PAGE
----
INSIDER’S TAKE: WHAT THEY GOT RIGHT VS. WELL…KINDA.
Nashville, the ABC drama that’s centered around the lives of various fictitious country music singers and the town they live in–Nashville, TN–returns for a 4th season this year Wednesdays at 10|9c. If you haven’t been watching the show for the last several years, now’s the time! I’ll be doing a weekly recap to demystify what’s accurate and what’s truly fiction (at least in my experience) in my “indsider’s take” column here on the blog.
So , first a caveat…none of my comments are to slam the show, Nashville. I love the show and what it’s doing for country music as well as the city of Nashville. But It is fun to shed a little light on what does/doesn’t happen actually happen in the music business.
And it seems that Nashville, now in it’s 4th season is not making the kind of industry faux-pas that they made early on. The writers for Nashville these days would never have a character say “can you turn my echo up” (when they probably really mean reverb.) And they’re way less likely to have characters popping champagne at with their publisher because the had a song put “on hold.” I’ve had dozens of holds and usually I just get an email that goes something like this: “‘So and so’ just put ‘Song Title’ on hold for ‘Artist X.”
But the show Nashville has come a long way in their 4 seasons and I think they get more accurate all the time… And let’s be honest, you know doctors worldwide are rolling their eyes at the scenarios that go down on Grey’s Anatomy, but it sure does make for good TV.
A side DISH: Someone from my manager’s office spotted one of the show’s stylists pulling “funeral clothes” at Nordstrom….Say it ain’t so!!! Who do you think they might be killing off? (tell me in the comments.)
WHAT THEY GOT RIGHT:
1) Steven Tyler’s guest appearance on Juliette’s show. Now these moments definitely happen in real life. As Steven Tyler himself proved on Friday night when joined T-Swift on stage at her Nashville show. Certainly, some artists are more well know for having special guests (these are not opening acts, they’re people that come out during the show as a surprise to the crowd.) Taylor is probably the one who does this the most.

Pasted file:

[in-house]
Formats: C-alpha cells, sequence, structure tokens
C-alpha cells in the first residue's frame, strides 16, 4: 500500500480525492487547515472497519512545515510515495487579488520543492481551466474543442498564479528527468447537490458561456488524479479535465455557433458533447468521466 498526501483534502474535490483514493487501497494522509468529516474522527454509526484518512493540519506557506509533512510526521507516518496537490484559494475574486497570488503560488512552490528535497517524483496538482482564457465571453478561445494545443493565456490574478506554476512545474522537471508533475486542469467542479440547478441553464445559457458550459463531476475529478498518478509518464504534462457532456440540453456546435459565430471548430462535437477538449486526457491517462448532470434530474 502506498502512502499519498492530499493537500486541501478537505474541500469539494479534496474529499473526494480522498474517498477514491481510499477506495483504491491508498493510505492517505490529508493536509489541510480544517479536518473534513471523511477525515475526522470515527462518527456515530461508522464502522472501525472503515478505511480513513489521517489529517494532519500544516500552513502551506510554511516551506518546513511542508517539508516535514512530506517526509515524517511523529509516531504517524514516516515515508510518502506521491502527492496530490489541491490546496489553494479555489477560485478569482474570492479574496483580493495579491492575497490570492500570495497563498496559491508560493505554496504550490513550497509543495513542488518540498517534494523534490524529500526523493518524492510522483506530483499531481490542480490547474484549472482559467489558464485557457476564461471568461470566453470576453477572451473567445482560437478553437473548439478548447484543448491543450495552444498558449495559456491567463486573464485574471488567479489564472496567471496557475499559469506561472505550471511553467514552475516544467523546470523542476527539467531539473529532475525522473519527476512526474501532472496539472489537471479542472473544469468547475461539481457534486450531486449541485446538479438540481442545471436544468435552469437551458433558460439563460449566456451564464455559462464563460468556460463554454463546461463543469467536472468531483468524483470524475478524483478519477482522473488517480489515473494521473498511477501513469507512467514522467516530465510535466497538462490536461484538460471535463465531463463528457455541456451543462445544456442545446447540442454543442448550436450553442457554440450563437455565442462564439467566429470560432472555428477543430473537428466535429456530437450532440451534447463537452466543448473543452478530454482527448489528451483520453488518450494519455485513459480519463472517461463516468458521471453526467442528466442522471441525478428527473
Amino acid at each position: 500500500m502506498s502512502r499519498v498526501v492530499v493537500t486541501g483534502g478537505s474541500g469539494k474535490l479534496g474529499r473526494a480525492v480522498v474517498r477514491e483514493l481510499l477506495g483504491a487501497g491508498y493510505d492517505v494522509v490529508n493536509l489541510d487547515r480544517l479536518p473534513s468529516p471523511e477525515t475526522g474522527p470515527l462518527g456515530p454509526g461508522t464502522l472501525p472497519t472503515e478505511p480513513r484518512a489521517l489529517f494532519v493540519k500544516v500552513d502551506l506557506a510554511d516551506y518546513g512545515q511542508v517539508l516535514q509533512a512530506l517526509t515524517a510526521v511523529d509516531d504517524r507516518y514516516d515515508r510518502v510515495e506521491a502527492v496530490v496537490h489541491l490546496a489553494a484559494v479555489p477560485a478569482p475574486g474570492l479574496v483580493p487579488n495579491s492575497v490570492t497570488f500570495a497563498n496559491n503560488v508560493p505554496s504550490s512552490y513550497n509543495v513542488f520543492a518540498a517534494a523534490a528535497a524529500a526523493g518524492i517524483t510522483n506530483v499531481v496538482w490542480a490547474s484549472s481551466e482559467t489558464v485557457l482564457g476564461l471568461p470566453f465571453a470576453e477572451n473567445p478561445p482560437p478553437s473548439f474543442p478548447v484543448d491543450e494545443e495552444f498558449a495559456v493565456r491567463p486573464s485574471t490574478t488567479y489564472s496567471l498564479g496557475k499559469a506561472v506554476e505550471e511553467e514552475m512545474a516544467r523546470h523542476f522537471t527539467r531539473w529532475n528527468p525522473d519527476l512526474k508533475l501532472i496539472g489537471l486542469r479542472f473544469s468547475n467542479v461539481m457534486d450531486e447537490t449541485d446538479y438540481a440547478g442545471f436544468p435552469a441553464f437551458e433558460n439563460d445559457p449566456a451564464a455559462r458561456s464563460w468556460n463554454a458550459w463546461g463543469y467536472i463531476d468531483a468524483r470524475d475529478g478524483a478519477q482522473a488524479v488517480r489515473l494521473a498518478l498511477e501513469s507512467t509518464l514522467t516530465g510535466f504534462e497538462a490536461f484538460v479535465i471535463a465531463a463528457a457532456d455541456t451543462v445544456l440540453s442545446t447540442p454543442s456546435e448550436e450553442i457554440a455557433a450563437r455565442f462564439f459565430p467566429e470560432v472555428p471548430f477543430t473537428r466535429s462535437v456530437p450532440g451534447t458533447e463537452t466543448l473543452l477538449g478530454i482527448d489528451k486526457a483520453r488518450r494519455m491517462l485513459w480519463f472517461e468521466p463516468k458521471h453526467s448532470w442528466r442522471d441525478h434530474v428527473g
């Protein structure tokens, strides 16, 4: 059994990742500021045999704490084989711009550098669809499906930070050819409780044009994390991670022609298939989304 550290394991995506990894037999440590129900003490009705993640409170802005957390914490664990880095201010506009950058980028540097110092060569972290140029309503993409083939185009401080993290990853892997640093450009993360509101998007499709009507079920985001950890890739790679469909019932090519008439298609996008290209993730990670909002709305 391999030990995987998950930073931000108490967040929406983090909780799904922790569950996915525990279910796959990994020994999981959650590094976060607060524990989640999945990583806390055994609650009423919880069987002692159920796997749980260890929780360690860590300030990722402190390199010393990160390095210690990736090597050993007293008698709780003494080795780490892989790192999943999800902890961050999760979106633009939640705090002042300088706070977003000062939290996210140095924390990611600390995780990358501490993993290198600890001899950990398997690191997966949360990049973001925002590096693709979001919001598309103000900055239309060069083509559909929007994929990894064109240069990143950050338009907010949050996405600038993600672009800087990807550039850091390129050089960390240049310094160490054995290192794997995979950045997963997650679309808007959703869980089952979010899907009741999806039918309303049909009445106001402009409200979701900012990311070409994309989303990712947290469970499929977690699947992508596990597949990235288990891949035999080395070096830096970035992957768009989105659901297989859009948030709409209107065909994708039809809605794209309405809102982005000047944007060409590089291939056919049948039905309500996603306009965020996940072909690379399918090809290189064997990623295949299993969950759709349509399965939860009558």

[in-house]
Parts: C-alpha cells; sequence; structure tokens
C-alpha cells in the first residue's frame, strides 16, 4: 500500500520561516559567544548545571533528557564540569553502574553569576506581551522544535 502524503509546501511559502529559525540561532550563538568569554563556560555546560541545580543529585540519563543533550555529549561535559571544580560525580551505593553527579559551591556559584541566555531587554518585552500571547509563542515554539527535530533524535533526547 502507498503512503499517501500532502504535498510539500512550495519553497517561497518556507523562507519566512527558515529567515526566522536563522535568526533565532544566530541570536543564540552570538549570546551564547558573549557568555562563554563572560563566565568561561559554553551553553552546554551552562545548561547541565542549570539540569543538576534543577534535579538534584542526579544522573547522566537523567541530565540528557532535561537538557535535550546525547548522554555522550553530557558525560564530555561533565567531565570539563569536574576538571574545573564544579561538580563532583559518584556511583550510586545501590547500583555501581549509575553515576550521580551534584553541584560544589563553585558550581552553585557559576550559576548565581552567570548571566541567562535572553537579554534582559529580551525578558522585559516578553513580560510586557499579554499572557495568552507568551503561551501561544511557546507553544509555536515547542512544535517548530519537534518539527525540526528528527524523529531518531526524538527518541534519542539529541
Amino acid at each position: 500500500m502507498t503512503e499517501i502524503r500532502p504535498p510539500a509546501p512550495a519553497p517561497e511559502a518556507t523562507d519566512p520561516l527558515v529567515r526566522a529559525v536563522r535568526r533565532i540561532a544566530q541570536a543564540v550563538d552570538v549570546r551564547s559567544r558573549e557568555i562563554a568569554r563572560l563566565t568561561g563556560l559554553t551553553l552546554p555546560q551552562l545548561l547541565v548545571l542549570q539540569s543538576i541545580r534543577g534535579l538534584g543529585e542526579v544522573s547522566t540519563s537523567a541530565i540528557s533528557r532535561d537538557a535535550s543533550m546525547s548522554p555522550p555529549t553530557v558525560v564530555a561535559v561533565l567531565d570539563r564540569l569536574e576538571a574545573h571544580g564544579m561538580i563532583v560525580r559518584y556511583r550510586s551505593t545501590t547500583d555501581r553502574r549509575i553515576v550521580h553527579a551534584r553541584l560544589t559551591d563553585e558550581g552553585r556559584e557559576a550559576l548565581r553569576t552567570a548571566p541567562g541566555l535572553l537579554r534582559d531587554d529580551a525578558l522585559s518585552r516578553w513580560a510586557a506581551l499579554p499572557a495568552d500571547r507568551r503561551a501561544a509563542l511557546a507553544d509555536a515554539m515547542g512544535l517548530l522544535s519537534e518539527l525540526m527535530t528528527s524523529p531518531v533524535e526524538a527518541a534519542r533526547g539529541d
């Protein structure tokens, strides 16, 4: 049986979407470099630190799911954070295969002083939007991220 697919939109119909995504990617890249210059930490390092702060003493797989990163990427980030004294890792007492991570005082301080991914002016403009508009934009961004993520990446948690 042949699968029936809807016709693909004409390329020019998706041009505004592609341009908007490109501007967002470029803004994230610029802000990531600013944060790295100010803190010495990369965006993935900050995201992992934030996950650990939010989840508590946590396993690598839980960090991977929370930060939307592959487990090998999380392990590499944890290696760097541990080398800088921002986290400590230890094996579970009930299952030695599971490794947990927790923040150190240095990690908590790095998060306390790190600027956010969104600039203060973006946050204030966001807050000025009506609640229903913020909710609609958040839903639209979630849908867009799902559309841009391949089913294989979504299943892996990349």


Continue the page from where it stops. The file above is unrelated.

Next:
2) Scarlett and Gunnar record their vocals separately for their new duo.
The producer in this scene says something like:
And that IS largely true. The way that we get vocals in the studio requires so much isolation (not from an emotional standpoint, but from a technical one) that usually groups or duos record their vocals at separate times. In all likelihood, you would be on separate microphones in separate isolation booths and probably couldn’t even see each other so, most people just record them separately. Recording vocals is a kind of “watching paint dry” process because you’re just going to sing the song over and over so many times, that it wouldn’t make sense for the all singers to be sitting there waiting on each other. However, I do think that Little Big Town record a fair amount of their vocals together at the same time—I’ve never been in the studio with them, but from what I understand they do record vocals together. So, the exception proves the rule in this case. 🙂
“Well…you can always record the tracks separately like everyone else in this town.”
1) Red Carpet: Though I love the snarkiness and cattiness of Juliette complaining to her manager about Lela Grant walker “her” red carpet at the movie premiere, but I find this highly unlikely. But it certainly makes for great TV. Having walked several red carpets—they are just far too chaotic and fast moving to have ANY kind of actually conversation. You are escorted (usually by your publicist) to one “X” on the carpet—which marks the spot you’re supposed to stand on, you pose for a few shots in that spot and then move to the next “X” and so on. Red carpets are notoriously packed, and with lots of people so there’s just no way you’d have an actual conversation. You’re running and gunning and trying to give the photographers a good shot.
2) Leaving Record Labels: Again, this makes for GREAT TV drama, but the show makes it look like artists change record labels FAR more often then they actually do. Now, that’s not to say artists don’t threaten to “ask out” of their record deals, but they rarely leave one. They do get DROPPED rather frequently. Often a new President/CEO will come in and clean house (usually wiping out a lot of the newer artists, but almost never dropping an established act. The fact that Juliette as had at least 3 record deals in 3 seasons is completely unrealistic. Now, a recent exception is Jennifer Nettles. It seems she was “dropped” (as a solo act, but not Sugarland) by UMG Nashville, but then the very next week it was announced that she was signing with Big Machine. Record deal negotiations just never move that quickly. The ONLY way I can think to explain this is that because Big Machine is under the larger Universal umbrella they were able to work something out. It also appears that Big Machine bought at least some of the masters (of Jennifer’s new music) so that she could take it with her. That’s a huge up-side for her, because then she doesn’t have to go immediately back into the studio. Disclaimer: I am not privy to ANY of the actual details on the Jennifer/UMG stuff I’m just reading between the lines with the limited knowledge that I have.
That’s this weeks what’s what on the show Nashville! Join me next week for another “insiders take.”